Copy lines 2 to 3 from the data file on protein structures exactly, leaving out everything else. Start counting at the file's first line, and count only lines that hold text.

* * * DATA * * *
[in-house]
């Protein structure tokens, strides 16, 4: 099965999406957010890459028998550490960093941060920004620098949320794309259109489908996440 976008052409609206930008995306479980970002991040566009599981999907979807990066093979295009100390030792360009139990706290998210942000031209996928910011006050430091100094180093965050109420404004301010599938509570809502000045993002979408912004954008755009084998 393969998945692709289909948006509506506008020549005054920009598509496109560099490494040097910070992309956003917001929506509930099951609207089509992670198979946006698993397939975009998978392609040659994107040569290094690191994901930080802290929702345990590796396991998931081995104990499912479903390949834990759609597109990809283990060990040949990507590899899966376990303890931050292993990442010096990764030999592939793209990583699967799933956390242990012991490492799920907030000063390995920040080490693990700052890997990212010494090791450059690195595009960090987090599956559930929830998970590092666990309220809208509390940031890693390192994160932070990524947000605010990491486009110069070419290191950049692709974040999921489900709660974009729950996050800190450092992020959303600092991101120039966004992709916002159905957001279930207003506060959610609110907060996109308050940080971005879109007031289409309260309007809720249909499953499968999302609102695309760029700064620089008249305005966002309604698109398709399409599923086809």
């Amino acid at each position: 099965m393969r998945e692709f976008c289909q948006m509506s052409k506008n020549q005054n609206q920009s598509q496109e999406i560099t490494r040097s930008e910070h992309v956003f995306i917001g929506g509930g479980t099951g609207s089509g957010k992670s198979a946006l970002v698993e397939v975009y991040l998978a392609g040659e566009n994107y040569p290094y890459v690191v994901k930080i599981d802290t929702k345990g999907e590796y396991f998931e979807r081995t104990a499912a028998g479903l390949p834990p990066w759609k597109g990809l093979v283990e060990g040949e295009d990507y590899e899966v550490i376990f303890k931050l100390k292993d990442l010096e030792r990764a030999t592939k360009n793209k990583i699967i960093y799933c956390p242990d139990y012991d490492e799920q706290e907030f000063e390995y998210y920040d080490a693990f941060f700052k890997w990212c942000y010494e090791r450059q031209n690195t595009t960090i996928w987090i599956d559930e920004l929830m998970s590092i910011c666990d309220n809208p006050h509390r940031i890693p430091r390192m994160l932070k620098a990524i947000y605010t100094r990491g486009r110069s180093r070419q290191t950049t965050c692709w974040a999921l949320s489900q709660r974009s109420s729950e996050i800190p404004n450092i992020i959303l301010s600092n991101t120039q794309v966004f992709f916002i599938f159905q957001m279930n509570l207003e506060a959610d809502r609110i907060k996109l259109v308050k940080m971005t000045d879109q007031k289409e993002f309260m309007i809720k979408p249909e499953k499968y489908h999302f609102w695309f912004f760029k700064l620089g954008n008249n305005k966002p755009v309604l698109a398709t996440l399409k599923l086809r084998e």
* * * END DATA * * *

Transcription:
């Protein structure tokens, strides 16, 4: 099965999406957010890459028998550490960093941060920004620098949320794309259109489908996440 976008052409609206930008995306479980970002991040566009599981999907979807990066093979295009100390030792360009139990706290998210942000031209996928910011006050430091100094180093965050109420404004301010599938509570809502000045993002979408912004954008755009084998 393969998945692709289909948006509506506008020549005054920009598509496109560099490494040097910070992309956003917001929506509930099951609207089509992670198979946006698993397939975009998978392609040659994107040569290094690191994901930080802290929702345990590796396991998931081995104990499912479903390949834990759609597109990809283990060990040949990507590899899966376990303890931050292993990442010096990764030999592939793209990583699967799933956390242990012991490492799920907030000063390995920040080490693990700052890997990212010494090791450059690195595009960090987090599956559930929830998970590092666990309220809208509390940031890693390192994160932070990524947000605010990491486009110069070419290191950049692709974040999921489900709660974009729950996050800190450092992020959303600092991101120039966004992709916002159905957001279930207003506060959610609110907060996109308050940080971005879109007031289409309260309007809720249909499953499968999302609102695309760029700064620089008249305005966002309604698109398709399409599923086809």
């Amino acid at each position: 099965m393969r998945e692709f976008c289909q948006m509506s052409k506008n020549q005054n609206q920009s598509q496109e999406i560099t490494r040097s930008e910070h992309v956003f995306i917001g929506g509930g479980t099951g609207s089509g957010k992670s198979a946006l970002v698993e397939v975009y991040l998978a392609g040659e566009n994107y040569p290094y890459v690191v994901k930080i599981d802290t929702k345990g999907e590796y396991f998931e979807r081995t104990a499912a028998g479903l390949p834990p990066w759609k597109g990809l093979v283990e060990g040949e295009d990507y590899e899966v550490i376990f303890k931050l100390k292993d990442l010096e030792r990764a030999t592939k360009n793209k990583i699967i960093y799933c956390p242990d139990y012991d490492e799920q706290e907030f000063e390995y998210y920040d080490a693990f941060f700052k890997w990212c942000y010494e090791r450059q031209n690195t595009t960090i996928w987090i599956d559930e920004l929830m998970s590092i910011c666990d309220n809208p006050h509390r940031i890693p430091r390192m994160l932070k620098a990524i947000y605010t100094r990491g486009r110069s180093r070419q290191t950049t965050c692709w974040a999921l949320s489900q709660r974009s109420s729950e996050i800190p404004n450092i992020i959303l301010s600092n991101t120039q794309v966004f992709f916002i599938f159905q957001m279930n509570l207003e506060a959610d809502r609110i907060k996109l259109v308050k940080m971005t000045d879109q007031k289409e993002f309260m309007i809720k979408p249909e499953k499968y489908h999302f609102w695309f912004f760029k700064l620089g954008n008249n305005k966002p755009v309604l698109a398709t996440l399409k599923l086809r084998e």